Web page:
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Learning support for mature, part-time, evening students: providing feedback via frequent, computer-based assessments

By Glenn K. Baggott and Richard C. Rayne


A new module in our first year Biology curriculum was used as a vehicle to test\ud strategies for improving learning support. To this end, we have administered frequent CBA, incorporating extensive feedback, both to pace the students’ study efforts and to pinpoint areas in which additional help from lecturers may be required.\ud Three of the 7 CBA provided through the 15-week course were initially given as\ud open-book summative tests, thus contributing to the overall mark for the module. Other CBA were formative: these included repeats of the summative CBA made available for revision purposes, as well as other CBA which focused mainly on aspects of the course that were summatively assessed by other means. A closedbook final exam, also computer-based, was given in the final week as a comprehensive assessment. We have evaluated the utility and effectiveness of our approach by surveying student opinion via questionnaires, examining patterns and extent of student use of formative assessments, and by analysing grades for the summative CBA. We have found the students’ perceptions of the approach to be largely positive and that the formative CBA were well-used, especially as revision aids for the final exam. Our analysis further indicates that the style of the assessments may have been especially helpful to students whose first language is not English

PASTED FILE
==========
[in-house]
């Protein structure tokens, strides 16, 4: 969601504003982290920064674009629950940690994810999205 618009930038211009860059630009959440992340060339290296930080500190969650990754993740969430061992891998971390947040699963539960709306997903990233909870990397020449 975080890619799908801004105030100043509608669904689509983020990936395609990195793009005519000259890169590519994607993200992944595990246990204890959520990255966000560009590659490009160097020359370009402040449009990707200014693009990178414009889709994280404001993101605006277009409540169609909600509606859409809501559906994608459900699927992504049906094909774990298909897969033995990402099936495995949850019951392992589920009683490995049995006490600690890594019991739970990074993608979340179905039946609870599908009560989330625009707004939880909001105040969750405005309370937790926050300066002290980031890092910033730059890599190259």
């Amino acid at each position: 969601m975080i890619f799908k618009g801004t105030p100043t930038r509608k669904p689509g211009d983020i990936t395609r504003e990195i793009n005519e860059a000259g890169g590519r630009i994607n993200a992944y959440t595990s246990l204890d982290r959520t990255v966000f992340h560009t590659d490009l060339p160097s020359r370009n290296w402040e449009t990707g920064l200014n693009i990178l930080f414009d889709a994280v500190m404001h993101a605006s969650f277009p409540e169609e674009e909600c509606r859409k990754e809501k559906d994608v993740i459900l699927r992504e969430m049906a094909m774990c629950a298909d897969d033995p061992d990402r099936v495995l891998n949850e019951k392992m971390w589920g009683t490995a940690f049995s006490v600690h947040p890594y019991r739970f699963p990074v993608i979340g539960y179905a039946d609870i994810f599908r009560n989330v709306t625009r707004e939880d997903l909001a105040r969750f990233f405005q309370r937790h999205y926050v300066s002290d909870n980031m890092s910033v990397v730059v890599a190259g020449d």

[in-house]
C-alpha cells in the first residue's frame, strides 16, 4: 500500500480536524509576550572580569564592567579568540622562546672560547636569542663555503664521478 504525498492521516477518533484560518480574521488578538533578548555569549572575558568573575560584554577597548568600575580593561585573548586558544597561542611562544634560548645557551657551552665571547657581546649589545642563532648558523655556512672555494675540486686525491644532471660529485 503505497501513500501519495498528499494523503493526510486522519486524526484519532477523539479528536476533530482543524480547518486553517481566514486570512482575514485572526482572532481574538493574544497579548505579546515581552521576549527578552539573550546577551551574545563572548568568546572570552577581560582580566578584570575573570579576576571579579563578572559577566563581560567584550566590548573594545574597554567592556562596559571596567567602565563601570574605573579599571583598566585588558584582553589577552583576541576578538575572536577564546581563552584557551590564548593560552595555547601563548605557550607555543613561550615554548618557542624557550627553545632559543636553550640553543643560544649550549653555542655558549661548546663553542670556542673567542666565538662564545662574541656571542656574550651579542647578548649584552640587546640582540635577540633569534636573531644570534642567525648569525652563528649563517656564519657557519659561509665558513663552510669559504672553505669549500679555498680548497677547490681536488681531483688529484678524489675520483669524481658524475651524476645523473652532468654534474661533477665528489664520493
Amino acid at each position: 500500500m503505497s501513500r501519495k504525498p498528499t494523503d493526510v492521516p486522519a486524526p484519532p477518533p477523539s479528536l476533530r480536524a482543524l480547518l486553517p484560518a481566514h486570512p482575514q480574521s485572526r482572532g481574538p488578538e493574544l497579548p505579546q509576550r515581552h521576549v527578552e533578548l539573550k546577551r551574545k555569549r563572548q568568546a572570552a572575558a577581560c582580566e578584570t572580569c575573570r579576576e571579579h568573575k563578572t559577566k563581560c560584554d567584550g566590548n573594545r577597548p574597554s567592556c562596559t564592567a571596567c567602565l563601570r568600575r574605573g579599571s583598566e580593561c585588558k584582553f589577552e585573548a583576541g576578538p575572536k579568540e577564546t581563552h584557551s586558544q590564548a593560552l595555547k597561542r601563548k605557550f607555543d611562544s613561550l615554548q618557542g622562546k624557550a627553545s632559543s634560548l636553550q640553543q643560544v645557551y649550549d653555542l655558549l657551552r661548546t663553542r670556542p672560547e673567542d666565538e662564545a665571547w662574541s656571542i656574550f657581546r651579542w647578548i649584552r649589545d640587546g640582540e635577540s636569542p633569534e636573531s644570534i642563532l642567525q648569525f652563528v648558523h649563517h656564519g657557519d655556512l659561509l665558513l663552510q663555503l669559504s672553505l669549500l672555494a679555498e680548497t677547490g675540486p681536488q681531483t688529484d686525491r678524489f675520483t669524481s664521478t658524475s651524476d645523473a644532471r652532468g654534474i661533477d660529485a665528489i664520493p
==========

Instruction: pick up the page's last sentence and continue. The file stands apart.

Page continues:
Topics: bcs
Publisher: Learning and Teaching Development, Loughborough University
Year: 2001
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